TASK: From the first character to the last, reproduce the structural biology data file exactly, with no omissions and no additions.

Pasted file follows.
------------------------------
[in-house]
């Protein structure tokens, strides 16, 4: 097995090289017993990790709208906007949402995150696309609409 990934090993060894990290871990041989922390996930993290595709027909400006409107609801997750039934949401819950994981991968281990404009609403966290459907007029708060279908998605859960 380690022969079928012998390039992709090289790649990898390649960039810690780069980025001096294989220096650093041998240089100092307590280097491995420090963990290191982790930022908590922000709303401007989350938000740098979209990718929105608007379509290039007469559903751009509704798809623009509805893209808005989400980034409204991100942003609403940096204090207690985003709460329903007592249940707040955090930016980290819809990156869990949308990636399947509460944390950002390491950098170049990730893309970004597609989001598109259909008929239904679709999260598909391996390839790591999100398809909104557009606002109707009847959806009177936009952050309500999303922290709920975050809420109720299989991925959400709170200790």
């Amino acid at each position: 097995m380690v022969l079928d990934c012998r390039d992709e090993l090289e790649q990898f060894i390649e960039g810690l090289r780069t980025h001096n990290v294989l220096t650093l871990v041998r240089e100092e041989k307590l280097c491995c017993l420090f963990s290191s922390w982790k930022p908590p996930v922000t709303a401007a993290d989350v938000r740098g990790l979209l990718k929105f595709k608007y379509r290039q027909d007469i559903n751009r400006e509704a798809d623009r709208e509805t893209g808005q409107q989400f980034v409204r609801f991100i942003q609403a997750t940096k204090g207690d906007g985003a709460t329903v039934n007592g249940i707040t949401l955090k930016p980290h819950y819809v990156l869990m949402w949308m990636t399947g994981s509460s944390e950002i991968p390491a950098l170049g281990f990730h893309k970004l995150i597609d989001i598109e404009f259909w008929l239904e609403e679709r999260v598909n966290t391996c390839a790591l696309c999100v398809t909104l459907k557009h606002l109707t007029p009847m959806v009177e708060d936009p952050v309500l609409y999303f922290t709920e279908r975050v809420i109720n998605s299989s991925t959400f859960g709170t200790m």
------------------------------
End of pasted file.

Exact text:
[in-house]
């Protein structure tokens, strides 16, 4: 097995090289017993990790709208906007949402995150696309609409 990934090993060894990290871990041989922390996930993290595709027909400006409107609801997750039934949401819950994981991968281990404009609403966290459907007029708060279908998605859960 380690022969079928012998390039992709090289790649990898390649960039810690780069980025001096294989220096650093041998240089100092307590280097491995420090963990290191982790930022908590922000709303401007989350938000740098979209990718929105608007379509290039007469559903751009509704798809623009509805893209808005989400980034409204991100942003609403940096204090207690985003709460329903007592249940707040955090930016980290819809990156869990949308990636399947509460944390950002390491950098170049990730893309970004597609989001598109259909008929239904679709999260598909391996390839790591999100398809909104557009606002109707009847959806009177936009952050309500999303922290709920975050809420109720299989991925959400709170200790």
């Amino acid at each position: 097995m380690v022969l079928d990934c012998r390039d992709e090993l090289e790649q990898f060894i390649e960039g810690l090289r780069t980025h001096n990290v294989l220096t650093l871990v041998r240089e100092e041989k307590l280097c491995c017993l420090f963990s290191s922390w982790k930022p908590p996930v922000t709303a401007a993290d989350v938000r740098g990790l979209l990718k929105f595709k608007y379509r290039q027909d007469i559903n751009r400006e509704a798809d623009r709208e509805t893209g808005q409107q989400f980034v409204r609801f991100i942003q609403a997750t940096k204090g207690d906007g985003a709460t329903v039934n007592g249940i707040t949401l955090k930016p980290h819950y819809v990156l869990m949402w949308m990636t399947g994981s509460s944390e950002i991968p390491a950098l170049g281990f990730h893309k970004l995150i597609d989001i598109e404009f259909w008929l239904e609403e679709r999260v598909n966290t391996c390839a790591l696309c999100v398809t909104l459907k557009h606002l109707t007029p009847m959806v009177e708060d936009p952050v309500l609409y999303f922290t709920e279908r975050v809420i109720n998605s299989s991925t959400f859960g709170t200790m």